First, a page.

A research group is focusing on the Peterborough area as it maps old-growth forests in Ontario.
Ancient Forest Exploration and Research (AFER) is trying to expand the knowledge of old-growth forests. The Peterborough project is backed by a $75,000 grant from the Ontario Trillium Foundation which will support the initiative until February 2022.
“An old-growth forest is a forest that has ideally been untouched for over 140 years,” said Carling Dewar, a forest ecologist with AFER.
Dewar and her team of three at AFER, headed by chief scientist Dr. Peter Quinby, are starting with the trees in Peterborough County to eventually conserve them.
According to the most recent reports by Forest Resource Inventory (2003), the northern area of Peterborough County contains 72 per cent of old-growth forest in Ontario.
But, 26,000 hectares of the forests are unprotected, AFER says — the equivalent to 21,320 football fields.
“We can’t go everywhere,” said Dewar. “That’s why we really rely on citizen scientists to help us out.”
The team, joined by volunteers, is travelling around the County, picking random plots in parks or forests, to measure and log data about the trees’ age and vegetation. The randomness of the plot helps give an accurate snapshot of the entire park or forest.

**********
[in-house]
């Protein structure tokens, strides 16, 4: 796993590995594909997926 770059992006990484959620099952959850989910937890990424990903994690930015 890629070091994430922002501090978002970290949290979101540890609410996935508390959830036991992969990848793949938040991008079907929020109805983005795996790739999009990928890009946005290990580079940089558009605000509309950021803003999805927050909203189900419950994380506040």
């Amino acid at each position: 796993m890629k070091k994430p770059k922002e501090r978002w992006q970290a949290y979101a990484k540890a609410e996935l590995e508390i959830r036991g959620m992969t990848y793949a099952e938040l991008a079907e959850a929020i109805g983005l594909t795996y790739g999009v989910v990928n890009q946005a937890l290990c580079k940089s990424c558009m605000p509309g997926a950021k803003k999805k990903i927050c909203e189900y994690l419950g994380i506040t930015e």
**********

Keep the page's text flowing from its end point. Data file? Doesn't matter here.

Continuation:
“We look for a forest that has all different ages,” said Dewar. “Young, old, alive, dead.”
On Thursday, the team visited Mark S. Burnham Provincial Park, just two kilometres east of Peterborough. On Thursday morning, two team members and three volunteers visited the park to study the trees there.
“Once we’ve mapped them out, we’ll write reports on them, educate people about them, and then we’ll take those (reports) to any policymakers, and hopefully stop logging of really nice forests, or just get policies changed so they are protected,” said Dewar.
The AFER team discovered a 250-year-old sugar maple tree at the park — a discovery that didn’t surprise the members. Dewar noted older trees are common across the park and in the county, some even located at Jackson Park in the heart of the City of Peterborough.
Because of the trees’ prominence, Dewar encourages everyone to look around and point the team towards forests that they suspect need to be preserved.
“We’ve already had a really good response from people,” she said. “So if anyone has heard of any forests or has known of forests that have been around for a long time, we definitely welcome you to contact us.“
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